I got back out to the truck and I told her that I was going to do one ounce of the syrup because I went in to make the croaker and did all the work and she complained but there was nothing she could do about it. I ate two more pills and did a heavy ounce and then let her do her three and she drained the bottle and took a few more pills.

I took over the wheel after we had coffee. We were turning into Route 7 heading into Rutland and I heard a screech of brakes and this guy almost hit us as we came onto the main highway. Then the creep starts riding my ass. I just hadn’t seen him and it wasn’t my fault and he was beginning to piss me off so I turned around and flipped him the bird. He had an older woman in the front seat and someone was sitting in the back seat too.

My wife said to let it slide but the dude was riding our ass real close so I slammed on the brakes just for a second and he came up on me and freaked because he though he was going to hit us and he locked up his brakes and his car spun sideways as I hit the gas and pulled away laughing like a loon.

He was on us again like maggots on garbage. Coming real close and looking real grim when I peeped into the rear view mirror. We were coming into town and the lights on the highway were green. I saw that the light by the Mobil gas station by one of the main roads into the shopping section of town had changed to orange and he was still coming up on us so when I stopped I looked into the rear view mirror and I saw him ripping out of his car with a crow bar in his hand and he looked like this giant woodsman over six feet tall and I knew that we screwed the pooch.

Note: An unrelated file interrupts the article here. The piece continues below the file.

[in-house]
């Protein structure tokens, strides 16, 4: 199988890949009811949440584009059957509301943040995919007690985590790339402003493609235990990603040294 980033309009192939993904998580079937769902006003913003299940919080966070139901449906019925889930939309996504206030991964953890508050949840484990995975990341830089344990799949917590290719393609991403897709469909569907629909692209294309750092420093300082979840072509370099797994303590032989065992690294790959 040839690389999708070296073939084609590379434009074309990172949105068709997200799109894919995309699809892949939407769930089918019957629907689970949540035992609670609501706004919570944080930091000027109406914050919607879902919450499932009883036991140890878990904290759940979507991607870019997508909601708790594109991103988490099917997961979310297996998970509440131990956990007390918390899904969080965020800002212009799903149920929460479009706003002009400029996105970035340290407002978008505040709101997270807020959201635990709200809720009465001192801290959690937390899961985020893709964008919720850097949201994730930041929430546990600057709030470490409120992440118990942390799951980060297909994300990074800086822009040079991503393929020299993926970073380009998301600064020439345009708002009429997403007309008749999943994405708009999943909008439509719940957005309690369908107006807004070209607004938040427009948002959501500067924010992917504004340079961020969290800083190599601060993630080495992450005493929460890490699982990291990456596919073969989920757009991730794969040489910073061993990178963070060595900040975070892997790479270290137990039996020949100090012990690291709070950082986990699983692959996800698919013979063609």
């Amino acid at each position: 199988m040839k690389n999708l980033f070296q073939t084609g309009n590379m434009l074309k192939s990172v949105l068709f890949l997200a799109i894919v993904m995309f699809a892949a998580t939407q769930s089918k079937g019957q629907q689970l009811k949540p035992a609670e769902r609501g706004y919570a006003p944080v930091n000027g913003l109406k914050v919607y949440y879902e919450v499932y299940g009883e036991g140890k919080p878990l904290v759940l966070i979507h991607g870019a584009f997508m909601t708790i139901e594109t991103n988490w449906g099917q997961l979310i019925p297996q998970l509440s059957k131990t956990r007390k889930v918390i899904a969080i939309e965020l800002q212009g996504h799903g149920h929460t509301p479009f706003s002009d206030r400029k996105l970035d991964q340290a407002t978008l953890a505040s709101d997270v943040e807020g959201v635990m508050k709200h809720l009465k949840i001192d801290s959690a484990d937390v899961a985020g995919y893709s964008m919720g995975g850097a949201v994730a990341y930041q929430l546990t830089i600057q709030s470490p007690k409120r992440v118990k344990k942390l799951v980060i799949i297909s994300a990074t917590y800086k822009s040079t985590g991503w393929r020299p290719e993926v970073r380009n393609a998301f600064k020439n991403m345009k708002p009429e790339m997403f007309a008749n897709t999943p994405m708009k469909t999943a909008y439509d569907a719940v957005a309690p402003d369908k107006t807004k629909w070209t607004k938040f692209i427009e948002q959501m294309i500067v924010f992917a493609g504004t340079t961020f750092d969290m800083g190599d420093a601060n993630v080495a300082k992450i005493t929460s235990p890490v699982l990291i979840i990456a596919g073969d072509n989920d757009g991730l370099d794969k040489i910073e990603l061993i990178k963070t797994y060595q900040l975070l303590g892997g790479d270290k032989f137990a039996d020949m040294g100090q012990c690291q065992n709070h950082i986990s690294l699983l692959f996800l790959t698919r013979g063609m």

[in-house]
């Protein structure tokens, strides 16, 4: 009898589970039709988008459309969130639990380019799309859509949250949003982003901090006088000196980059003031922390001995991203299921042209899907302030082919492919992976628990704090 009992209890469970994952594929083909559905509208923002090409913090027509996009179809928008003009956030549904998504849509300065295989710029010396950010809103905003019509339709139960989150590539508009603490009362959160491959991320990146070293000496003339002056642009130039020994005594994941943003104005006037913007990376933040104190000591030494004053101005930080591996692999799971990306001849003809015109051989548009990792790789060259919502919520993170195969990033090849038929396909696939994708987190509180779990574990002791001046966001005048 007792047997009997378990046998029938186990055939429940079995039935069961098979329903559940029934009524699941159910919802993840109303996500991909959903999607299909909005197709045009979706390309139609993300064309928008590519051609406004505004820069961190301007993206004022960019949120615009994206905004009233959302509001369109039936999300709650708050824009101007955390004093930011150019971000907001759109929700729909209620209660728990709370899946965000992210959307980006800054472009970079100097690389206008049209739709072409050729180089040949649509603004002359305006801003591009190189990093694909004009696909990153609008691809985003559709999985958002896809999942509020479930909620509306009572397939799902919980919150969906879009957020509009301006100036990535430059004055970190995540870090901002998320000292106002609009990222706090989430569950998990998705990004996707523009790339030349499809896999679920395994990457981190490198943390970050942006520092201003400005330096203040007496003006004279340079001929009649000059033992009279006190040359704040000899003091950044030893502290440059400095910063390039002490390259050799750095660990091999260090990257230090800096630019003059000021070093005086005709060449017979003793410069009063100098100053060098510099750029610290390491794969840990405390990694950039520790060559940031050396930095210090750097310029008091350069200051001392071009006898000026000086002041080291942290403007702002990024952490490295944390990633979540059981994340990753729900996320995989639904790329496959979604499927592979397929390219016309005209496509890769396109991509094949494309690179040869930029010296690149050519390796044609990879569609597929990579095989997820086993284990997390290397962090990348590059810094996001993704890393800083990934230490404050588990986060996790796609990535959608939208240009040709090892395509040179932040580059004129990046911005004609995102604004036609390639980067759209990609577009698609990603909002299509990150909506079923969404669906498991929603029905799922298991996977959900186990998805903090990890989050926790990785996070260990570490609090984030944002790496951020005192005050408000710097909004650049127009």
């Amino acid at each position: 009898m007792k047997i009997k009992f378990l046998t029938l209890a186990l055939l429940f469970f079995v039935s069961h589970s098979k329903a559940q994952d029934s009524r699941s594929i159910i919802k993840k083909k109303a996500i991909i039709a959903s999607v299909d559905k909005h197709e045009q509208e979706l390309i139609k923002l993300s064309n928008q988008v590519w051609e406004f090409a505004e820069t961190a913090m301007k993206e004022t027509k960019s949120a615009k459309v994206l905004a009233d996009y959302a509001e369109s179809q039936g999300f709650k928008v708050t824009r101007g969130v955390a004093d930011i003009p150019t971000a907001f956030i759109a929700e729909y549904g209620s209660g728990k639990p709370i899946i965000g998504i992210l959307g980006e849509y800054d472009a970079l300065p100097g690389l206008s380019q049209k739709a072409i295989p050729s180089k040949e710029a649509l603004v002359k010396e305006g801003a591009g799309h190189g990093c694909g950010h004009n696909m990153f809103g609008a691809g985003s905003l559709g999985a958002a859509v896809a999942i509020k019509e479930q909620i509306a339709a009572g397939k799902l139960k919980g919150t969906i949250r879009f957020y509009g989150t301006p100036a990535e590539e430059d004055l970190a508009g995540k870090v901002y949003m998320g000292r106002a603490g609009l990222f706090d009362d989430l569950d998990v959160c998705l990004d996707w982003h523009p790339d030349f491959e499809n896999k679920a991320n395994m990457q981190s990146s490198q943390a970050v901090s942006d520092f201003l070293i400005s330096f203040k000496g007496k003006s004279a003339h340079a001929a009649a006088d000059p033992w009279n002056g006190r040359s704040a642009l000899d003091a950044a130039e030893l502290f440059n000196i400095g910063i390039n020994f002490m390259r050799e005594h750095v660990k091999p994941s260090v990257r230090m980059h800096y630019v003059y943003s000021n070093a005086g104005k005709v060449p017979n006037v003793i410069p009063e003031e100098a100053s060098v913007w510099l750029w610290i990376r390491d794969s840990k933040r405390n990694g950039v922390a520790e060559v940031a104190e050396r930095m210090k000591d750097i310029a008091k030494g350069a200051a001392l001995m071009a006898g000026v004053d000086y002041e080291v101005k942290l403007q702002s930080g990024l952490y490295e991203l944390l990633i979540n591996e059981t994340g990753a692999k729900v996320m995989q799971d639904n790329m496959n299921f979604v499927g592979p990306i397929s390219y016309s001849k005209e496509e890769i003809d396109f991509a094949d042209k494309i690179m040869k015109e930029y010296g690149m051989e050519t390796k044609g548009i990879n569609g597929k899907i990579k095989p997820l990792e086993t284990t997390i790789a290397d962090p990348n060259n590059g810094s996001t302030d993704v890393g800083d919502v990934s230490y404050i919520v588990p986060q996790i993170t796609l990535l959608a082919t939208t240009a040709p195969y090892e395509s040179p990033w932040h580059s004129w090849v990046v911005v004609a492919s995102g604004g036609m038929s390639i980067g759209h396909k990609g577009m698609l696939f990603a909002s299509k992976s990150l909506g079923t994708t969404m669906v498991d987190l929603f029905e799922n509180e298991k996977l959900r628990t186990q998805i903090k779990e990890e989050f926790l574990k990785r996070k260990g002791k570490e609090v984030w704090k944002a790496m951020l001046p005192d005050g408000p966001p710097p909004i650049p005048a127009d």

I figured I’d have as much chance as a pigeon in a wolf pack if I went physical with this Vermont mountain man and I was so frightened that my bowels felt like they’s been turned to oil. I hit the gas and turned the steering wheel and flew through that Mobil station like it was an interstate. My wife yelled at me as we pulled out into the adjacent roadway as an oncoming car swung wildly around us blaring on the horn and I told her to “just shut up” and she did. The guy chasing us jumped back into his car and was on us again.

He had anger fueling his jets but I was running for my life so I had some edge on the creep. The light turned red ahead and I flew through it like it was bumper-car city and pulled a sharp right with my wheels screaming for mercy. Looked back. Heart pounding. Debbie yelling at me. The guy was coming but he’d lost a little ground. The thought of the gun back at the house ripped through my head and I knew just why I never carried it with me anymore.